Exploring Greenland's Gold Districts

Author(s): 
Jon Russill, Bill Kellaway
Date: 
Sunday, February 12, 2017
First presented: 
SRK ES Insights
Type: 
Article
Category: 
Geology

Greenland has numerous gold showings, but only one has ever been mined. The Nalunaq Gold Mine in South Greenland opened in 2004 following the discovery of a gold-quartz vein in the Kirkspirdalen Valley 12 years earlier. The Nalunaq discovery, like all good exploration tales, was made at the very end of a field season when a geologist stumbled upon an outcrop that glittered with visible gold.  Nalunaq means “the place that is hard to find” and this alludes to the challenges of exploration in this area.

Nalunaq hosts orogenic gold, predominantly in a quartz vein that averages 0.7 m wide (the ‘Main Vein’) within a highly continuous shear structure in Palaeoproterozoic metavolcanic rocks, part of the Ketilidian Mobile Belt. The Main Vein is a classic example of its type: grade distribution is very erratic, the gold is coarse and free, and resource estimation challenging; grades can be extreme: 5,240 g/t gold has been reported. Due to this extreme nugget, an approach of drilling for known structure first, with grade second, was employed. 

Underground mining, using longhole open-stoping methods, took place between 2004 and 2013, first by Crew Gold and later by Angel Mining PLC, who installed a CIP plant within the mine. By the end, about 367,000 oz of gold is estimated to have been recovered from 700,000 t of ore. Mining ceased, the site was remediated and closed in 2014, leaving a common perception that the deposit had been exhausted.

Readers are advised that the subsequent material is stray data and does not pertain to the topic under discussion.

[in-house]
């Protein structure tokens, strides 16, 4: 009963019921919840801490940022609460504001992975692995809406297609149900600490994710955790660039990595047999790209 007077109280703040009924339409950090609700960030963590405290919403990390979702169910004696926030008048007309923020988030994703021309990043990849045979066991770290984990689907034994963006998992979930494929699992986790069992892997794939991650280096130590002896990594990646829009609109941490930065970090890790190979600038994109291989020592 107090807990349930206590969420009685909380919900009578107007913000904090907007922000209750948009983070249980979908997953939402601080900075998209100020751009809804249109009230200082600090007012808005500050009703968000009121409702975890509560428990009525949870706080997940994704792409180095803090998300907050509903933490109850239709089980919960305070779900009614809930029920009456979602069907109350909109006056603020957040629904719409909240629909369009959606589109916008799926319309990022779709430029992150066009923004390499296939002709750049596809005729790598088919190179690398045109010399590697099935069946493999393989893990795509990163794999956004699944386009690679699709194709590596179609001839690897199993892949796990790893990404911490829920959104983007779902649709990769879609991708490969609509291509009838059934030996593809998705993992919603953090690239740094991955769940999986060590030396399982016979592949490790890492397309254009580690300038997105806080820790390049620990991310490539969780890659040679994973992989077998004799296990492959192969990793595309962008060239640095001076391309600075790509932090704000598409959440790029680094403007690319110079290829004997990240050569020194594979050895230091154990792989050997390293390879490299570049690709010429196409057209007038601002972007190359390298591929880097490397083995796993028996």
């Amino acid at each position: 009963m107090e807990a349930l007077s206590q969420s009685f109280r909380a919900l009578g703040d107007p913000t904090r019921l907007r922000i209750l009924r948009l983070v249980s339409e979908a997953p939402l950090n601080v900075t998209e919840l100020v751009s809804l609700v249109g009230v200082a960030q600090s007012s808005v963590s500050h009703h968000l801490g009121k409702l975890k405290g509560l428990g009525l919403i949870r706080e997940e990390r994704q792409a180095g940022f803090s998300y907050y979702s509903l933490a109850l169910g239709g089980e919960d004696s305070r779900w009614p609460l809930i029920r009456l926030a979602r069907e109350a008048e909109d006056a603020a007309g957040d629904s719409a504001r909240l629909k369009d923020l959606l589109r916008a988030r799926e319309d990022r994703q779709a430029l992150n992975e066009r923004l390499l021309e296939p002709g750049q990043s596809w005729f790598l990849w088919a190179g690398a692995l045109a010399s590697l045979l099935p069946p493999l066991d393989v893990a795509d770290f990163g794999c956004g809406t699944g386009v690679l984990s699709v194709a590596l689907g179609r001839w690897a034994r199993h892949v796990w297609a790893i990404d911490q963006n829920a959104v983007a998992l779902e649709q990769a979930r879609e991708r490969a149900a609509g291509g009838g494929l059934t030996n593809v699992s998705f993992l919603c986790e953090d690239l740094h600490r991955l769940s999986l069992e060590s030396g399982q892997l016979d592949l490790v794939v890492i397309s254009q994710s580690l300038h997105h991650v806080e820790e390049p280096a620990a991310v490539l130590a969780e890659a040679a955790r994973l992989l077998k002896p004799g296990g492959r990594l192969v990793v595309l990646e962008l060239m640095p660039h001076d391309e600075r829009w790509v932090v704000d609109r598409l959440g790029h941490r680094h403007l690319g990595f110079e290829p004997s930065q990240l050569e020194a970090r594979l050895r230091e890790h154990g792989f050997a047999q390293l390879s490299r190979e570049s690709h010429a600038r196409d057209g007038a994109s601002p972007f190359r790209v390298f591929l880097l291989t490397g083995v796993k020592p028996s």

Arctic-Resources (now Alopex Gold Inc.), supported by SRK ES, challenged this view and acquired the mining licence in 2015. SRK ES’ task was to make the case for Nalunaq’s exploration potential, and testing ideas in the field.

An SRK ES team of Geologists, Mining Engineers and Geotechnical Engineers moved on site during the 2015 and 2016 field seasons, approaching the project from all angles. Underground conditions and infrastructure were assessed, along with a study of the pillars, remnants and sweepings that remain. The relationship between grade continuity in the Main Vein and faulting was closely examined. Metallurgical check sampling was also conducted. On the surface, a team of specialist mountaineers assessed the upper parts of the mountain.

The surface sampling produced exciting results, confirming that the Main Vein structure is still mineralised all the way up-dip and across the mountain. Underground findings were equally significant, especially discovering frequent structural offsets to the Main Vein resulting in ‘lost’ reefs, challenging the historical concept of parallel ore shoots. Based on these results, it is now believed that this is a substantial exploration target ready for further investigation.

SRK ES was instrumental in realising the ongoing potential at Nalunaq and we are well positioned in researching and developing the wider South Greenland gold province.

SRK Turkey